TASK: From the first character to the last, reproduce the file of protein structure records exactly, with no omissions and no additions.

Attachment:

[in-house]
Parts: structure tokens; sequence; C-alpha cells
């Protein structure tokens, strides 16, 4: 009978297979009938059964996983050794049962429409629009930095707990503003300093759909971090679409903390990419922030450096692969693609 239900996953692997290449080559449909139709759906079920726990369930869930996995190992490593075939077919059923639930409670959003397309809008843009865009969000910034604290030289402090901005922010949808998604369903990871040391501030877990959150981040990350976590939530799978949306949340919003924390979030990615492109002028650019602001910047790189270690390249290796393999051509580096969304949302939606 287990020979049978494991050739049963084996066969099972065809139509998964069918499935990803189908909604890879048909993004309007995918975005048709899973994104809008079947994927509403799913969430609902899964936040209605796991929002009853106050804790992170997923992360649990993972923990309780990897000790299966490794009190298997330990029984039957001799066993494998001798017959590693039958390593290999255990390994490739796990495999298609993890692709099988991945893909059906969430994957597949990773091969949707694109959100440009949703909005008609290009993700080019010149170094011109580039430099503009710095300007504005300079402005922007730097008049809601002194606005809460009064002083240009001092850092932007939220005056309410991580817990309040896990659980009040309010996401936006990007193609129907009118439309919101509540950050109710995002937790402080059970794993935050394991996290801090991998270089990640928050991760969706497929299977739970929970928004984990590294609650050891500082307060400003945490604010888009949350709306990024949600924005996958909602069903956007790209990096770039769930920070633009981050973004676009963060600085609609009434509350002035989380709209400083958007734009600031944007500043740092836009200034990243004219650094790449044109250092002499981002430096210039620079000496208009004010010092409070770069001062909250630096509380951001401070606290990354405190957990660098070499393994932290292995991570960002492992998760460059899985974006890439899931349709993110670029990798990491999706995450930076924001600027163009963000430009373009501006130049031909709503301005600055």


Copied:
[in-house]
Parts: structure tokens; sequence; C-alpha cells
């Protein structure tokens, strides 16, 4: 009978297979009938059964996983050794049962429409629009930095707990503003300093759909971090679409903390990419922030450096692969693609 239900996953692997290449080559449909139709759906079920726990369930869930996995190992490593075939077919059923639930409670959003397309809008843009865009969000910034604290030289402090901005922010949808998604369903990871040391501030877990959150981040990350976590939530799978949306949340919003924390979030990615492109002028650019602001910047790189270690390249290796393999051509580096969304949302939606 287990020979049978494991050739049963084996066969099972065809139509998964069918499935990803189908909604890879048909993004309007995918975005048709899973994104809008079947994927509403799913969430609902899964936040209605796991929002009853106050804790992170997923992360649990993972923990309780990897000790299966490794009190298997330990029984039957001799066993494998001798017959590693039958390593290999255990390994490739796990495999298609993890692709099988991945893909059906969430994957597949990773091969949707694109959100440009949703909005008609290009993700080019010149170094011109580039430099503009710095300007504005300079402005922007730097008049809601002194606005809460009064002083240009001092850092932007939220005056309410991580817990309040896990659980009040309010996401936006990007193609129907009118439309919101509540950050109710995002937790402080059970794993935050394991996290801090991998270089990640928050991760969706497929299977739970929970928004984990590294609650050891500082307060400003945490604010888009949350709306990024949600924005996958909602069903956007790209990096770039769930920070633009981050973004676009963060600085609609009434509350002035989380709209400083958007734009600031944007500043740092836009200034990243004219650094790449044109250092002499981002430096210039620079000496208009004010010092409070770069001062909250630096509380951001401070606290990354405190957990660098070499393994932290292995991570960002492992998760460059899985974006890439899931349709993110670029990798990491999706995450930076924001600027163009963000430009373009501006130049031909709503301005600055």